Ms. Braverman’s ignorance of Britain’s colonial atrocities is understandable. Even today, British kids are completely unaware of Britain’s colonial past. It has been wiped out of history textbooks in British schools. Even if British adults – let alone kids – are told that Britain owes 45 trillion dollars to India in reparations, most of them will either be in shock or open their eyes wide in disbelief. 

They will get a similar shock if they are informed that India accounted for 23% of world GDP before British rule, which was reduced to 4% when they left Indian shores. There is little to crow about. But this is beyond Ms. Braverman’s ken; she is not competent to occupy a role that requires effective communication, circumspection, and tact. Her remarks on the immigration clauses of the free trade agreement were likewise baffling and betrayed a startling ignorance of the provisions related to immigration.  She was assuming that India had demanded open and free migration that migrants from Central and Southeast Europe had enjoyed in Britain before Brexit when that was not the case at all.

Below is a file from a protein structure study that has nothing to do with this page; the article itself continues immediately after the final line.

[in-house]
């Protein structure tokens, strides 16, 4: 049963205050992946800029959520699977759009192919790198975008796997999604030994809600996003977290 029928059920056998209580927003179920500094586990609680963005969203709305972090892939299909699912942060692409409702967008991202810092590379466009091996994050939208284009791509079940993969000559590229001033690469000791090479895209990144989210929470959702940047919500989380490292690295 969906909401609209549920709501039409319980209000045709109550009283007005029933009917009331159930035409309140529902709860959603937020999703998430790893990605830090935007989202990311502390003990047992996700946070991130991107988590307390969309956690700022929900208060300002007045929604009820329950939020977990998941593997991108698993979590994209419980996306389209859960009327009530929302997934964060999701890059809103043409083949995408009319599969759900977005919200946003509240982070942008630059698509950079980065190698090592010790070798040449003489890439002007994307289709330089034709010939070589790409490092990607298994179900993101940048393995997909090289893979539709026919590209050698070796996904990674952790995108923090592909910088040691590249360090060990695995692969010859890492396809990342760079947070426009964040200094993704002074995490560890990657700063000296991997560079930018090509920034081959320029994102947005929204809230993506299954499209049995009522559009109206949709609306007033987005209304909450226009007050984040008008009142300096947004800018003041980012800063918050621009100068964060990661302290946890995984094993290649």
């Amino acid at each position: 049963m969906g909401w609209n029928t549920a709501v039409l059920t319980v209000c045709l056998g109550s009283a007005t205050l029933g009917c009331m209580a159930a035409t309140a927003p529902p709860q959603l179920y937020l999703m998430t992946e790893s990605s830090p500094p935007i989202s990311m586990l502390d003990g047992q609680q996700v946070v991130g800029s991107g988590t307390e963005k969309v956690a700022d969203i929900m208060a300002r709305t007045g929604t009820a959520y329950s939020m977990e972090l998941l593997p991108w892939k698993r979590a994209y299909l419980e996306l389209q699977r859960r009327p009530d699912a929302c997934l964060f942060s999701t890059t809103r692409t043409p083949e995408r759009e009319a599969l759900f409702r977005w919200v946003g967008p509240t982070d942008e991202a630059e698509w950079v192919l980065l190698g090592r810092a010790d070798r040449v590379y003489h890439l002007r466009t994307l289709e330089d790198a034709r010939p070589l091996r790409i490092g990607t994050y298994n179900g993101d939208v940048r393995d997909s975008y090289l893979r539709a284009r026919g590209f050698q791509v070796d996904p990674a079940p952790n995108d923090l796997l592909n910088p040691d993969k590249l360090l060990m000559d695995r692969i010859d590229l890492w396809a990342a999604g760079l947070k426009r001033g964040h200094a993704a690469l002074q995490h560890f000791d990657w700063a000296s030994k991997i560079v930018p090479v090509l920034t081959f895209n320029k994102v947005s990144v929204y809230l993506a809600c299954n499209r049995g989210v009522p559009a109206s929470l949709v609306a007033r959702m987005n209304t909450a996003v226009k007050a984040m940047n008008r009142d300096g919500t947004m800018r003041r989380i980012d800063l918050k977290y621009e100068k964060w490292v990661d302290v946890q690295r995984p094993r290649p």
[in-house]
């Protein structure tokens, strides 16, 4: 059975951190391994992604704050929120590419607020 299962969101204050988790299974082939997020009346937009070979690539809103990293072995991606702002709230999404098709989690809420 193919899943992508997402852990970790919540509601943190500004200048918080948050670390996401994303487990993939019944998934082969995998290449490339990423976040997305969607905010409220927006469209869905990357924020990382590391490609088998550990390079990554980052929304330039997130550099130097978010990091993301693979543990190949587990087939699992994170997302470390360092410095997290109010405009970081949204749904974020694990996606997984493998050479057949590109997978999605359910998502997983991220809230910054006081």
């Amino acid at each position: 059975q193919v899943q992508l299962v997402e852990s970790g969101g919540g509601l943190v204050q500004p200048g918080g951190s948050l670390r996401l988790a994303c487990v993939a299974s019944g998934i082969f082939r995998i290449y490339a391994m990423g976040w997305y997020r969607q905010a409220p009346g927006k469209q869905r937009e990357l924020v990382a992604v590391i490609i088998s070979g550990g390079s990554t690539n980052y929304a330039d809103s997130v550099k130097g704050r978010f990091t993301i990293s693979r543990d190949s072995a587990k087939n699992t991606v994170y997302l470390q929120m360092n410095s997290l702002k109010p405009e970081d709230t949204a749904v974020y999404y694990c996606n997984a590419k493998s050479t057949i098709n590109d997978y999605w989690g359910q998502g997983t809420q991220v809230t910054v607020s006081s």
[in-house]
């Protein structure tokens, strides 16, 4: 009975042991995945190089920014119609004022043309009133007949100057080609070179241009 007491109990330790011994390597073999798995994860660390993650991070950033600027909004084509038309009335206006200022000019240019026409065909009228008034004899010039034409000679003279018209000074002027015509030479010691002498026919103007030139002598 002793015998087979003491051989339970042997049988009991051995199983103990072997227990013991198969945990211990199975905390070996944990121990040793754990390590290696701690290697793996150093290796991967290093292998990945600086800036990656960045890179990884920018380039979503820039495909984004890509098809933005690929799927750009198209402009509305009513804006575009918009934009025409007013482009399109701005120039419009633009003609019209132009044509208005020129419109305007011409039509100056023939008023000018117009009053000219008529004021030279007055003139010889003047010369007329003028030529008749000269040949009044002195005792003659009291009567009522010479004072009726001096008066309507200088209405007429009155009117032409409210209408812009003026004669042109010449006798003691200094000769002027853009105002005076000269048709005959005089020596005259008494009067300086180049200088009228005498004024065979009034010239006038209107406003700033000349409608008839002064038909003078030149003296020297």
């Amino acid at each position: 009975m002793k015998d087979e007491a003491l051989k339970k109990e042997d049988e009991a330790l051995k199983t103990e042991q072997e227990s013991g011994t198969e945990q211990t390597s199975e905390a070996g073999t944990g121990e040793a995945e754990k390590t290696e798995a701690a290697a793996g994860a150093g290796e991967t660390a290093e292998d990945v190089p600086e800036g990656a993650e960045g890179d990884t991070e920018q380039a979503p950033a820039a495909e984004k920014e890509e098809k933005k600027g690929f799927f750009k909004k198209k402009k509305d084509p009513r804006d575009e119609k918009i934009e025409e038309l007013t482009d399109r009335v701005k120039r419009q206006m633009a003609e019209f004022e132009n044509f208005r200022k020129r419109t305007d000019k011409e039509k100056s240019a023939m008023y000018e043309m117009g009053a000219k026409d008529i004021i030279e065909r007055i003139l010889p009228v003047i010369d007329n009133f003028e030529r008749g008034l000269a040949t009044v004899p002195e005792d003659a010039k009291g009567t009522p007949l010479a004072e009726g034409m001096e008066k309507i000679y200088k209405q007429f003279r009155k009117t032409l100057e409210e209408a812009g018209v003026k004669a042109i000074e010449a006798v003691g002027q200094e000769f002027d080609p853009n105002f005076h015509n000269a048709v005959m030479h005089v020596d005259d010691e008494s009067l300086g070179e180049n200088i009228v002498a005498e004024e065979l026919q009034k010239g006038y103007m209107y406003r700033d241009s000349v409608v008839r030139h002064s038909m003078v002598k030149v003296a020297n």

Astonishingly, neither Truss nor Kwarteng initially showed any inclination to remedy the damage they had done or reassure markets that measures would be taken to arrest the slide. Instead, the Chancellor was at a champagne party with managers of hedge funds on the very day the mini-budget was presented. There is public anger against 70,000 Tories who voted for Liz Truss. Tory party members cannot be relied upon to make a sound judgment. A number of them still support Boris Johnson, who is a personality who has serious difficulty facing up to the truth. 

Amazingly, both Truss and Kwarteng refused to express remorse or apologize. Further announcements of price increases in electricity and gas bills led to large-scale protests in London. The rail and postal unions went on strike. The situation soon became precarious. There is a touching faith in a British version of Reaganomics; the underlying belief of this Trussonomics is that if it can deliver in the USA, why can it not bail out Britain?